We know the scene: for once you didn’t have to call everyone to the dining table - the smell of tonight’s dinner did it for you. You’re just about to take your first bite, when out of the corner of your eye you spot your kitty. Eyes wide, and waiting patiently for what’s on your fork. Do you do your master’s bidding? Depends on what’s for dinner!
What foods should my cat NOT eat?
Your cat’s pleading eyes may be difficult to resist, but as a pet parent it’s your duty to be the responsible ones with regard to all things nutrition. And there are some foods that your cat will absolutely not tolerate, no matter how desperate for a nibble they might look. These are:
The smell of frying onions and garlic makes our mouths water, but for your cat these dinnertime stars are a huge no-no. Eating even a small quantity of onions can cause anaemia in cats. Be particularly careful of onion or garlic powder, as these are often found in packaged food for cats. Always read the ingredients!
Don’t worry about giving your cat a little cooked meat, but make sure to take out any bones. Cooked bones are soft and splinter easily. These splinters are a serious choking hazard, and may cause internal injury if swallowed. Fresh bones are generally fine - just make sure kitty can’t swallow them and always supervise their gnawing.
These might be a great lunchbox treat but keep them out of your kitty’s bowl! They can cause serious kidney damage and even kidney failure.
Think apricots, cherries or peaches, then think ‘not for kitty’. Remember that your cat isn’t very familiar with fruit and those hard, indigestible seeds lurk under the surface. These can cause serious digestive problems, and also contain small amount of cyanide - harmless to humans, but our little friends aren’t so lucky. Apple and pear seeds should be avoided for the same reason.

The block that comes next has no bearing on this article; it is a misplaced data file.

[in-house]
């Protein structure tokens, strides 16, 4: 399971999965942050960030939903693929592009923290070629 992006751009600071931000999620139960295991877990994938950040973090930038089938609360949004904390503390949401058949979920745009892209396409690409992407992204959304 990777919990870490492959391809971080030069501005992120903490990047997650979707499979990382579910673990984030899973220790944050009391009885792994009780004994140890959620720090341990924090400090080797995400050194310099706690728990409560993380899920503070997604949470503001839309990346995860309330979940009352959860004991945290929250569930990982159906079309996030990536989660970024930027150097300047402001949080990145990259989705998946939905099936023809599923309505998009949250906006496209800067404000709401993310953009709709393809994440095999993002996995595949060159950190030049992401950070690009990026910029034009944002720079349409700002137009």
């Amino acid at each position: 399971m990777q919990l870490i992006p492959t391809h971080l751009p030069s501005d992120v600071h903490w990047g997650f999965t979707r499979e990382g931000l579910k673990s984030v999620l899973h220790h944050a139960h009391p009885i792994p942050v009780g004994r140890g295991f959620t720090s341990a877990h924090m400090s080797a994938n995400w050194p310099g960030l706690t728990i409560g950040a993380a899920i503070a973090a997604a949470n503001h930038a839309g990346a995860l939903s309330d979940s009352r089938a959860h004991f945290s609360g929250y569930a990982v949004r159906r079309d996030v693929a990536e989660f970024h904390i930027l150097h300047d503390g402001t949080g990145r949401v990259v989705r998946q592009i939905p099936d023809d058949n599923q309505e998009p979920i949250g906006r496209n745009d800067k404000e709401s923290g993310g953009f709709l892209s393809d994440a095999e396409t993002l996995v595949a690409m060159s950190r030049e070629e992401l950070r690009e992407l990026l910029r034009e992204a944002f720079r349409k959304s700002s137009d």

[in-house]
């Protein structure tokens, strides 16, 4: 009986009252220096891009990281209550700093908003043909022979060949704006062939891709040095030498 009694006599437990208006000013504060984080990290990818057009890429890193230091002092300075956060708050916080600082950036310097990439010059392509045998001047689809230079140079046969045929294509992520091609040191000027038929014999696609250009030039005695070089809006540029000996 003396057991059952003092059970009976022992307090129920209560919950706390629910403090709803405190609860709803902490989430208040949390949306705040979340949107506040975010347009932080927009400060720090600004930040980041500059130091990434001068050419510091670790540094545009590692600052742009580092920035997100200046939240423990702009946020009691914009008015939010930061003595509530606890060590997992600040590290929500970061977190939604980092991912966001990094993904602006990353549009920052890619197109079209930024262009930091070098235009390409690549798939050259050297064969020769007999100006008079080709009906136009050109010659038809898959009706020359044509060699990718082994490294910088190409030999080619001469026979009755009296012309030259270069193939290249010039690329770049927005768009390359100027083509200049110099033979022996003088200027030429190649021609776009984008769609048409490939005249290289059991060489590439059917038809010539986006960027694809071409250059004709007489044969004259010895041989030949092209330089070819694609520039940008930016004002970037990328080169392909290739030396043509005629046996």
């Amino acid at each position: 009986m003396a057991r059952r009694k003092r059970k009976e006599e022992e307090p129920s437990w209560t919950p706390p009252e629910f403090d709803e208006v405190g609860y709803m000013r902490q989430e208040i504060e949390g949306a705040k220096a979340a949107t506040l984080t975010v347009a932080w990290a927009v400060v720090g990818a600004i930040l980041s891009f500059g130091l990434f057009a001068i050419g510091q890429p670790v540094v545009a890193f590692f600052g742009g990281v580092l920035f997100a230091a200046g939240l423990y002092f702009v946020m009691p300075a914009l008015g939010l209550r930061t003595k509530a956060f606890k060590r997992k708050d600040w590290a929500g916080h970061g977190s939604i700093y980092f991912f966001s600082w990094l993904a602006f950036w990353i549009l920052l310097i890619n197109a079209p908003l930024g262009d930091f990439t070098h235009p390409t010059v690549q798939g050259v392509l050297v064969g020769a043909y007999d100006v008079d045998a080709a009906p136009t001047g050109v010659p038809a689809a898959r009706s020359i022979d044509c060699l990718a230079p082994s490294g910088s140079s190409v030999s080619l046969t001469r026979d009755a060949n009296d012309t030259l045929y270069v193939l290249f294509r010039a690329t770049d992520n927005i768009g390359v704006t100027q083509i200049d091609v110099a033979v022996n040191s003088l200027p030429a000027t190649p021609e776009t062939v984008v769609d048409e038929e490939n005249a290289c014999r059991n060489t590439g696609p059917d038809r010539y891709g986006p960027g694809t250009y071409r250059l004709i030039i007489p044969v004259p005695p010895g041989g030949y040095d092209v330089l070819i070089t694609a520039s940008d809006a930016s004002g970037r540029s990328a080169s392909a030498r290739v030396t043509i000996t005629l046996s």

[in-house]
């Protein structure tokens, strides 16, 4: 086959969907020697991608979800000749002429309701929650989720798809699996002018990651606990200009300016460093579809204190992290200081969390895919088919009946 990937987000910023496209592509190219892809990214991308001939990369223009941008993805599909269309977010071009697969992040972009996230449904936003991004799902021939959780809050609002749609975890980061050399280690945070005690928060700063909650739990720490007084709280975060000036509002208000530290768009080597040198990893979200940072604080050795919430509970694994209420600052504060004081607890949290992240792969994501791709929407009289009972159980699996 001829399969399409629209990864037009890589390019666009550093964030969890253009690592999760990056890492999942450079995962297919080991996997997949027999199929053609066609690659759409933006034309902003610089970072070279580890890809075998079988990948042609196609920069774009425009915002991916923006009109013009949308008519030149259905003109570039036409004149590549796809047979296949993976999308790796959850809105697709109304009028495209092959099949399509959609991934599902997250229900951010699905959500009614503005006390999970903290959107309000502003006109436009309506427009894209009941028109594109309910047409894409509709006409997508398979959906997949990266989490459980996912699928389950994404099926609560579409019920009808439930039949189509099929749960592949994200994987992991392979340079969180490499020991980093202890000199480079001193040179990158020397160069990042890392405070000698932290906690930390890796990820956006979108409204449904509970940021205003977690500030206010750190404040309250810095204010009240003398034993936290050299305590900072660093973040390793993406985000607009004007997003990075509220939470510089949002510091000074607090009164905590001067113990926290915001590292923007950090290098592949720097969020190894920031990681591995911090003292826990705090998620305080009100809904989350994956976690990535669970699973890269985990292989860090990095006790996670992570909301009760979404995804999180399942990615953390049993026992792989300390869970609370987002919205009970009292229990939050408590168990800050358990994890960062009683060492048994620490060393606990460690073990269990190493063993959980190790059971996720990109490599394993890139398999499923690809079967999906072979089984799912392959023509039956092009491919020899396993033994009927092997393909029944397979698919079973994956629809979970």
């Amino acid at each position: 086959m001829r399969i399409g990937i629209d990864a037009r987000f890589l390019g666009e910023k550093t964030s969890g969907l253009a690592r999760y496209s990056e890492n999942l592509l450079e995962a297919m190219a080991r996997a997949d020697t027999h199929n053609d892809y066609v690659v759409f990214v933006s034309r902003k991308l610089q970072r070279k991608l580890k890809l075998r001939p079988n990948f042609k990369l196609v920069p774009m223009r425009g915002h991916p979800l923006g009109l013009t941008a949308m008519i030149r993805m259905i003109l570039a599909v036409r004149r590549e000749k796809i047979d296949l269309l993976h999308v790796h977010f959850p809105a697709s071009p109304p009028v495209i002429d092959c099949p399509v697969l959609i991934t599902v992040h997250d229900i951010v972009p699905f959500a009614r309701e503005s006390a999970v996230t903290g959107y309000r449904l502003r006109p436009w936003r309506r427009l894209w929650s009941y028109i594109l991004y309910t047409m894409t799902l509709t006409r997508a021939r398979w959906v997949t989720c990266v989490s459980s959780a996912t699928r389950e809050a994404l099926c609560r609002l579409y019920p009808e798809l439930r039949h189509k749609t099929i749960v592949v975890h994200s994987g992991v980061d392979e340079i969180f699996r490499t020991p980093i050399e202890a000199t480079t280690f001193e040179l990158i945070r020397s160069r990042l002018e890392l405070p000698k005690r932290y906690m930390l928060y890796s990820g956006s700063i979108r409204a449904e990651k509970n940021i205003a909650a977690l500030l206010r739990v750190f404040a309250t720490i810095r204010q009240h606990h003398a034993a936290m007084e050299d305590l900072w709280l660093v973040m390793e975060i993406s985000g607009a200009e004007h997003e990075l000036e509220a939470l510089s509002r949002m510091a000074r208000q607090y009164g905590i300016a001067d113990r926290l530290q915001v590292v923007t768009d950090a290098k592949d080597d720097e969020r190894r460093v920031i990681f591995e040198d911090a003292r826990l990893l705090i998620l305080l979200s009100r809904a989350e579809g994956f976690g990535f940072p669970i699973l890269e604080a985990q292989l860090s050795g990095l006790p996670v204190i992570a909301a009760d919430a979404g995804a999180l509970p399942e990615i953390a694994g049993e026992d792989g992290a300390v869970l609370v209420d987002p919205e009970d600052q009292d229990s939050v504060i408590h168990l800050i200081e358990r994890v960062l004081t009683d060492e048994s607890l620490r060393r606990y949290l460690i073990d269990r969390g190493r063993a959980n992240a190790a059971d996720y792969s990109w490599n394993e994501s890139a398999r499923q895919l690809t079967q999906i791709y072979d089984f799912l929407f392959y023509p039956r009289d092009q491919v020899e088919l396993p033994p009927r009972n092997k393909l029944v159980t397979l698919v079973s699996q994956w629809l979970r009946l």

These just might be our two favourite things, and maybe it’s the look of pure bliss on your face that makes them so appealing for your cat. But whatever you do, don’t give in - chocolate and caffeine are diuretics and will cause vomiting and diarrhoea in your cat, leading to dehydration. Chocolate, in particular dark chocolate, can cause heart attacks in felines. And not even chocolate is delicious enough to take that kind of risk.
Have mercy! Can’t a kitty let it’s hair down? Not like this! Alcohol is bad enough for humans, whereas your cat is a literal lightweight, and even small amounts of alcohol can cause liver damage and worse. Stick to catnip, and keep the wine for yourself.
A saucer of milk might be the stereotypical cat treat, but in actual fact, most cats are lactose intolerant after they’ve been weaned. Try one of our suggested treats instead.
Cats love salty food - but that doesn’t mean they should eat it! Salt can cause vomiting, diarrhoea and even poisoning in your furry friends. Keep those hot chips to yourself!
Your human stomach is a lot more versatile than your fur baby's. With that in mind, if you can’t stomach it, it’s best to assume that your cat can’t either. The only place for out-of-date food is in the bin.
What about raw meat?
Raw meat is a contentious issue, and while many people swear by feeding it to their cat, many vets are wary of recommending it as a diet. On one hand, meat is a natural part of a cat’s diet, and the feline stomach is adapted to eating it. It provides necessary hydration and is a fantastic source of protein and taurine. However, raw meat can also be rife with harmful bacteria, and, eaten alone, doesn’t provide all the nutrition your cat needs - a raw diet needs to include meat in combination with other foods.
A healthy raw diet requires a lot of research, preparation and care. If you would prefer the ease of quality, nutritious pre-prepared food for cats, check out our amazing range here.
What do I do if my cat eats from the list?
Don’t panic! First, try to work out how much your cat has eaten. A small quantity of a forbidden food may not require immediate treatment. However, make sure you keep an eye on kitty for 24 hours, if your cat shows any of the following symptoms, call your vet:
If your cat has eaten a large quantity of a given food, call your vet right away. They will know what to do.
If you need help interpreting your cat’s body language, click here.
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